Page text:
The American College of Radiology (ACR) has been releasing its annual ACR Human Resources Commission survey since 2012, asking practice leaders about the demographics of their employees and then analyzing that data. More than 475 practice leaders, representing more than 11,000 radiologists, responded to this year’s survey. Edward I. Bluth, MD, department of radiology for the Ochsner Clinic Foundation in New Orleans, and colleagues wrote about the results in the Journal of the American College of Radiology. These are three key takeaways from the team’s analysis:
1. Gender distribution remains the same
The survey revealed that 21.5 percent of actively practicing radiologists are female, a slight increase from 21.4 percent in the 2016 survey. “A general trend is toward larger numbers of women in younger age groups compared with women older than 56 years,” the authors wrote. “The difference between the 2016 and 2017 surveys regarding all age distribution by gender is not significant.”
Meanwhile, 13 percent of practice leaders—considered to be “managing partner, chair, vice chair or executive committee member, etc.”—are women. Of all female radiologists, 8 percent are in a leadership position.
2. Part-time, full-time and, yes, retired radiologists are all working together
Data shows that 76 percent of practices have part-time radiologists on board. “An increasing number of radiologists are now working part-time, and this has implications relative to maintaining an adequate workforce to provide adequate patient access,” the authors wrote. However, this doesn’t necessarily mean everyone is making the switch quite yet; according to the data, 84 percent of radiologists are still working on a full-time basis in 2017.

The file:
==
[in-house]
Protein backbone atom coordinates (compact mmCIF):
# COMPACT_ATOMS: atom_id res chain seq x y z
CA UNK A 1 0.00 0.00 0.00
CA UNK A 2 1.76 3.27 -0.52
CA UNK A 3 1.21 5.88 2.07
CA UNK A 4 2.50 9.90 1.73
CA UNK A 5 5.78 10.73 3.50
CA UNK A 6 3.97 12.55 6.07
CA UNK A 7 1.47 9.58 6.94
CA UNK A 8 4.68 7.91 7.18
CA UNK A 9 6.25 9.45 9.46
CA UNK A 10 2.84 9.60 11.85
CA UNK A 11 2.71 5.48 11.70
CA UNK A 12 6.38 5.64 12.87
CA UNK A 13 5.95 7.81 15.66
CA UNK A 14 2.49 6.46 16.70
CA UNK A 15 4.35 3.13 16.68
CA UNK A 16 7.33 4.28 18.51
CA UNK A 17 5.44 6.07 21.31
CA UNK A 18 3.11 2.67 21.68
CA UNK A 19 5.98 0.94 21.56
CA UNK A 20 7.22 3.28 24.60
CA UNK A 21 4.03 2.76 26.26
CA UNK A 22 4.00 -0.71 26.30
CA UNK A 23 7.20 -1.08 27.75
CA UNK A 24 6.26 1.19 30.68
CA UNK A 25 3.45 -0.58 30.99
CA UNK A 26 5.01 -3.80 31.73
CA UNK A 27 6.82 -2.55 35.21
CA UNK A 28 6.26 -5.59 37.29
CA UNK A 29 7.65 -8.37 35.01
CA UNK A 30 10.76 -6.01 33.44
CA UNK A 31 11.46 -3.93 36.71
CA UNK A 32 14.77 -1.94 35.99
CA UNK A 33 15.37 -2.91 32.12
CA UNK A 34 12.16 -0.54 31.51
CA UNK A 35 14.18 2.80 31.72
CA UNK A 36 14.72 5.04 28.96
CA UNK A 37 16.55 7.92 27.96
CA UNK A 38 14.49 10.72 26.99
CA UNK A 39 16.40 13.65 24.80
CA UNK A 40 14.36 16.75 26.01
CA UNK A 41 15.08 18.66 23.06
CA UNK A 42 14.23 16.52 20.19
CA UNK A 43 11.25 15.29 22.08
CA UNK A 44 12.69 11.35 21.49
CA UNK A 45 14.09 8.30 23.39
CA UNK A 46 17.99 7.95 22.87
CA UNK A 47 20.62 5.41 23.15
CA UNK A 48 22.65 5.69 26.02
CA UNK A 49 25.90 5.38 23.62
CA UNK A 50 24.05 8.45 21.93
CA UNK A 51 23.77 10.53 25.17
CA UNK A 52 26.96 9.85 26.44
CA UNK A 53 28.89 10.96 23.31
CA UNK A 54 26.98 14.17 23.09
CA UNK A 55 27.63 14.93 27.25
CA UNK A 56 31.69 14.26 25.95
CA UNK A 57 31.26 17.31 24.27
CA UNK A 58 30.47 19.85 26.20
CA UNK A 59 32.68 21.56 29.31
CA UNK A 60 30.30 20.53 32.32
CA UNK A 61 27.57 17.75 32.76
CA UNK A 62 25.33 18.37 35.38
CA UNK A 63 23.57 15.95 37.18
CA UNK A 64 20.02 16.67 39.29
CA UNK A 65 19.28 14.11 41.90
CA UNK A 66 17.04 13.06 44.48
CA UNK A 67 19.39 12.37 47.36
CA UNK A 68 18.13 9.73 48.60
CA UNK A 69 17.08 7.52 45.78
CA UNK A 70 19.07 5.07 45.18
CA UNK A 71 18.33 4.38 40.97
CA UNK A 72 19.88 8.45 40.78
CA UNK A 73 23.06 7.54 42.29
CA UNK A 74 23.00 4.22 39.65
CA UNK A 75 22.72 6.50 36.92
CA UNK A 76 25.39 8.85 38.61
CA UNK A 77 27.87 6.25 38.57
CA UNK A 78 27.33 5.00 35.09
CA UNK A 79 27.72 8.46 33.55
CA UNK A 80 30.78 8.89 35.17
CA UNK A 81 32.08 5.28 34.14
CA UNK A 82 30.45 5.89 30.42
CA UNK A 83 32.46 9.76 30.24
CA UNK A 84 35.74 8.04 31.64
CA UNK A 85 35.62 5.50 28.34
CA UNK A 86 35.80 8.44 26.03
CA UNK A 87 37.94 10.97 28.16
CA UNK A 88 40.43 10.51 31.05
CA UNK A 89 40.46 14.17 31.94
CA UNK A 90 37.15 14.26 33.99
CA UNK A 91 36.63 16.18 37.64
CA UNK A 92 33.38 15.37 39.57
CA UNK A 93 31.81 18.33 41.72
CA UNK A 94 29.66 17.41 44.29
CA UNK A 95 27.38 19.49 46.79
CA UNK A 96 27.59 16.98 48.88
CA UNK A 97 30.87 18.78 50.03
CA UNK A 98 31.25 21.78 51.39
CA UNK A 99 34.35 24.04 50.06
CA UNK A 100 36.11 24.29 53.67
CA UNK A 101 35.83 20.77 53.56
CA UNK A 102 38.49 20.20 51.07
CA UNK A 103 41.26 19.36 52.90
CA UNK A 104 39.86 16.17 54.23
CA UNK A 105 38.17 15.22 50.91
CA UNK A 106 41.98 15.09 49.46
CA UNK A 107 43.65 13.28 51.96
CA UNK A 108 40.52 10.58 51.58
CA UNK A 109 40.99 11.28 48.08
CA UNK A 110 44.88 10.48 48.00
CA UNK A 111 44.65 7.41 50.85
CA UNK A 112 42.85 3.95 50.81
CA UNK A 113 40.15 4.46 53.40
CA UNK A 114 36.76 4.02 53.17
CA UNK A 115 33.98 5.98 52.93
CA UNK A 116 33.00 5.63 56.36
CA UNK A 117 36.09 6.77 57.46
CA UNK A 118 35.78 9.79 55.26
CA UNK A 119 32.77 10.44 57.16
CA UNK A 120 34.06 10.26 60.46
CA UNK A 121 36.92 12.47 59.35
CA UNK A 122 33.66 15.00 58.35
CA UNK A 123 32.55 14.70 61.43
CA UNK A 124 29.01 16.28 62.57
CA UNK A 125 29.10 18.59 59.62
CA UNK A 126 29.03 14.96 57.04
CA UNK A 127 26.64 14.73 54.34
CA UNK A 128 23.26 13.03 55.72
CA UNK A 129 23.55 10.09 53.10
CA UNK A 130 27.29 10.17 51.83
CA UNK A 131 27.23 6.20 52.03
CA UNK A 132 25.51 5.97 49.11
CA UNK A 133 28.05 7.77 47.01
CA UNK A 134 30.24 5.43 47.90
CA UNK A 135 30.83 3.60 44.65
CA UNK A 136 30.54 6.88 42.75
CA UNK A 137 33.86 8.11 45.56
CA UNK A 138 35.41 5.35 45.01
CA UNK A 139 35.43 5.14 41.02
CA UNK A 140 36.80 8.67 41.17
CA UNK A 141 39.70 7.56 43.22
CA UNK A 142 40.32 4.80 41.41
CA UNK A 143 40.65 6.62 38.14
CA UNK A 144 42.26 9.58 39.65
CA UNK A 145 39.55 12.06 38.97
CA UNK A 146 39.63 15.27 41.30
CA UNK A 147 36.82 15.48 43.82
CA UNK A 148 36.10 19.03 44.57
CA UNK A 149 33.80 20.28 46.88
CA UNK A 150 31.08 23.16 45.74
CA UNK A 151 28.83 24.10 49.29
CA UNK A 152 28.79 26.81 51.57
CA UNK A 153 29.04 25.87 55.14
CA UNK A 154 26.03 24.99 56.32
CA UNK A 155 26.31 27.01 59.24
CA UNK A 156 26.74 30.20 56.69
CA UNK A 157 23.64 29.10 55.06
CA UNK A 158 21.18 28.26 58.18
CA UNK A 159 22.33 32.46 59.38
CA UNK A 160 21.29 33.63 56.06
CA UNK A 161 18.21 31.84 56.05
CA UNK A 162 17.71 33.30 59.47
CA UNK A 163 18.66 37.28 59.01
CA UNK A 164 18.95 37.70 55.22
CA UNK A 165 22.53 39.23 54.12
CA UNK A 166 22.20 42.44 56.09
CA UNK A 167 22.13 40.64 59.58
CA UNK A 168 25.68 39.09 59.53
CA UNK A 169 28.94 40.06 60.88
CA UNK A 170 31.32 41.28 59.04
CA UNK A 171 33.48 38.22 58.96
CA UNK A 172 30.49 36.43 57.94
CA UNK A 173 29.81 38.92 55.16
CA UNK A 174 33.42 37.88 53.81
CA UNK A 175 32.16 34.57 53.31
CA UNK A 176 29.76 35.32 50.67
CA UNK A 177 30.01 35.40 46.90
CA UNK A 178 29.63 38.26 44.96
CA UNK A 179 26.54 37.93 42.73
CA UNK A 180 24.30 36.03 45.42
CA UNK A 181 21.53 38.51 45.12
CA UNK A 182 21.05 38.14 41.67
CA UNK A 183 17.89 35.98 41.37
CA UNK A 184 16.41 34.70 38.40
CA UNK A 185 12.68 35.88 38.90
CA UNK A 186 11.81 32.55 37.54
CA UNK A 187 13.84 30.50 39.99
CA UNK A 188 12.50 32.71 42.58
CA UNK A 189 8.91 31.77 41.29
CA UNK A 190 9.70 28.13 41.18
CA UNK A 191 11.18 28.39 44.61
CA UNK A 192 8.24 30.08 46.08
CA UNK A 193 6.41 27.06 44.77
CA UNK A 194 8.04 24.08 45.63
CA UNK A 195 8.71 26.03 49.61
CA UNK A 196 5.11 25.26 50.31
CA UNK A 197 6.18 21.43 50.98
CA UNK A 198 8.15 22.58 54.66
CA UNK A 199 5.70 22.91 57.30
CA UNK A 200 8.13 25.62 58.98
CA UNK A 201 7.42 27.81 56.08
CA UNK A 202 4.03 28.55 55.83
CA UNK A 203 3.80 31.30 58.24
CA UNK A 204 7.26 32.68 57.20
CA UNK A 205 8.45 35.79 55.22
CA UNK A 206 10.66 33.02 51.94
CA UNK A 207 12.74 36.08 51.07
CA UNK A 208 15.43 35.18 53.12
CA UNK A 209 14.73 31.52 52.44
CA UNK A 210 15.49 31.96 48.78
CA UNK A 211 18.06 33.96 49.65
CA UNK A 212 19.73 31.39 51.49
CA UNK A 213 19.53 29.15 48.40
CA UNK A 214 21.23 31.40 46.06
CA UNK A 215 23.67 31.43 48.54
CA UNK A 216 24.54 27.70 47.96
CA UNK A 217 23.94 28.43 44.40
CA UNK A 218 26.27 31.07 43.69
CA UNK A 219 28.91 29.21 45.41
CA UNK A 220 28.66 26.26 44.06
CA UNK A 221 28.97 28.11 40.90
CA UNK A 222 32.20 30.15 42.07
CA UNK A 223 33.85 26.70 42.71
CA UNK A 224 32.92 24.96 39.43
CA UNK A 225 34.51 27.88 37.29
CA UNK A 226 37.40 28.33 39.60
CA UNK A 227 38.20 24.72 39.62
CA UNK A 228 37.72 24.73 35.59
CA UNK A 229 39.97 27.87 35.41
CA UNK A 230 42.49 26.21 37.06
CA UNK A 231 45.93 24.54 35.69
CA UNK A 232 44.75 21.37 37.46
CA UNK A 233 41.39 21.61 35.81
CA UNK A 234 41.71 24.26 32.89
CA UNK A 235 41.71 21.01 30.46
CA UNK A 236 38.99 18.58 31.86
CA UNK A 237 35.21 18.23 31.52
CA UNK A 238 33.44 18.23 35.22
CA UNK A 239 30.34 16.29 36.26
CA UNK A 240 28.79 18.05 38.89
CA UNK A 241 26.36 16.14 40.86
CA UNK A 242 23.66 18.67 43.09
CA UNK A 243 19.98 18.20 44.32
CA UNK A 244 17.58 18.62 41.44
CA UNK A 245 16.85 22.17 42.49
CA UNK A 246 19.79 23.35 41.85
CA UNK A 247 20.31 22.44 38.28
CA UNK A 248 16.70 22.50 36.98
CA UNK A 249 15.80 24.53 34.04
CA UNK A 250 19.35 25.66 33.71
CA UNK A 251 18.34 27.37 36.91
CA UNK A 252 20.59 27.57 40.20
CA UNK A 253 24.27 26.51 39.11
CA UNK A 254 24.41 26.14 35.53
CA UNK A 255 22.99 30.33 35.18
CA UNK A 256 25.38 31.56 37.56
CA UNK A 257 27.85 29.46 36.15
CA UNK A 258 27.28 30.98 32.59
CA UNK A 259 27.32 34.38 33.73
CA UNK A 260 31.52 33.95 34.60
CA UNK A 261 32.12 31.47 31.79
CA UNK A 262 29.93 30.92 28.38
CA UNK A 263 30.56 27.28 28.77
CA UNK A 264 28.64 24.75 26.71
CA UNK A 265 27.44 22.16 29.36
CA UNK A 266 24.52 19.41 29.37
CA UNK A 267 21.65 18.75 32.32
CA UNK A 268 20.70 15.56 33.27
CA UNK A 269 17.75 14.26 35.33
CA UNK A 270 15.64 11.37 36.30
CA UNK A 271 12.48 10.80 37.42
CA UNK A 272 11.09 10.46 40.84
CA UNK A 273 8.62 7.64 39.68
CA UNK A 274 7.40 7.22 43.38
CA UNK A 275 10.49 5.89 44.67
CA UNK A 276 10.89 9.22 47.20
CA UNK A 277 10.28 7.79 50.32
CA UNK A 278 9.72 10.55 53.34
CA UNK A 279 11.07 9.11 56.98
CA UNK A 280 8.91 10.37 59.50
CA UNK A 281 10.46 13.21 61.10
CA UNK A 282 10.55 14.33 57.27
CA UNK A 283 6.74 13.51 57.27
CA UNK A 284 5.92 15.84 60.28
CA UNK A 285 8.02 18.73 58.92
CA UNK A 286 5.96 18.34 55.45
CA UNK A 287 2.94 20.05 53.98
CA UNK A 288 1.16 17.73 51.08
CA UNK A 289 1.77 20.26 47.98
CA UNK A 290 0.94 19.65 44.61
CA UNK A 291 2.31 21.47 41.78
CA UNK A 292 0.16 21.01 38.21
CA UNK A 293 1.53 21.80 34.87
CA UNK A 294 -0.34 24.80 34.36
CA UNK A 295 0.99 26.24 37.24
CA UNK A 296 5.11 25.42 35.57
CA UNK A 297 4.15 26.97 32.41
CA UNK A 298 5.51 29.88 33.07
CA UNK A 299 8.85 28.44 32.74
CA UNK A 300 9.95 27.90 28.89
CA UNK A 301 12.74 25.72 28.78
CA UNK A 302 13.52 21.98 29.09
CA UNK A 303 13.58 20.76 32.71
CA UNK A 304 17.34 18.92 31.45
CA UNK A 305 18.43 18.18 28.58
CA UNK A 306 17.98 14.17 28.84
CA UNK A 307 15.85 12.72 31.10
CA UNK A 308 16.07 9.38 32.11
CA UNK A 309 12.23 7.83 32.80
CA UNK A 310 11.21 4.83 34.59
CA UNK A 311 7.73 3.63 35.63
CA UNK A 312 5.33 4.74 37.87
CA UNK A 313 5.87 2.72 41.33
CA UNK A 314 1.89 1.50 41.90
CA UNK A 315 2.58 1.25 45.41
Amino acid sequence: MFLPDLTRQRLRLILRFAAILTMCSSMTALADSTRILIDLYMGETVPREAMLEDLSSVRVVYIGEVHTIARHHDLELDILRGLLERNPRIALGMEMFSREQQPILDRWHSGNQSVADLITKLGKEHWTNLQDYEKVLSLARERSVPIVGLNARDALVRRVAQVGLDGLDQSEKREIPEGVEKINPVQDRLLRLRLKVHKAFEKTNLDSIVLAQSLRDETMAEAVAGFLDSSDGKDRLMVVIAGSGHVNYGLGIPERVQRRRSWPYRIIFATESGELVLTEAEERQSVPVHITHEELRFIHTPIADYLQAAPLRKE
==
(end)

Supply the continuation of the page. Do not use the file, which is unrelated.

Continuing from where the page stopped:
Retirement also plays a significant role in shaping the radiology workforce. Twenty-five percent of practice leaders said one of their radiologists had retired in 2017, down from 29 percent in 2016. In addition, 24 percent of leaders said they have a retired radiologist still employed at their practice “in some capacity.”
3. Good news, radiologists! Hiring should be up this year
Using numbers from previous surveys, the ACR Commission on Human Resources had predicted that 1,6017 to 2,099 radiologists would be hired in 2016. The final number? 1,569 to 2,037 radiologists were hired, quite close to the prediction.
Using this year’s survey responses, the commission is predicting at even bigger number than last year. “The results indicate that 1,826 to 2,370 jobs will be available,” the authors wrote. “The largest percentage of hires will be subspecialists in neuroradiology at 13 percent, general interventionists at 12 percent, after-hours radiologists at 12 percent, body imagers at 11 percent and breast imagers at 10 percent.”
Of course, Bluth et al. also point out that today’s good fortune could have side effects in the near future. “The 2017 ACR Workforce Survey indicates significant improvement in the opportunities for radiologists seeking jobs in 2017 compared with previous years,” they wrote. “This improved outlook could be a harbinger of a possible shortage of adequately trained radiologists in the future.”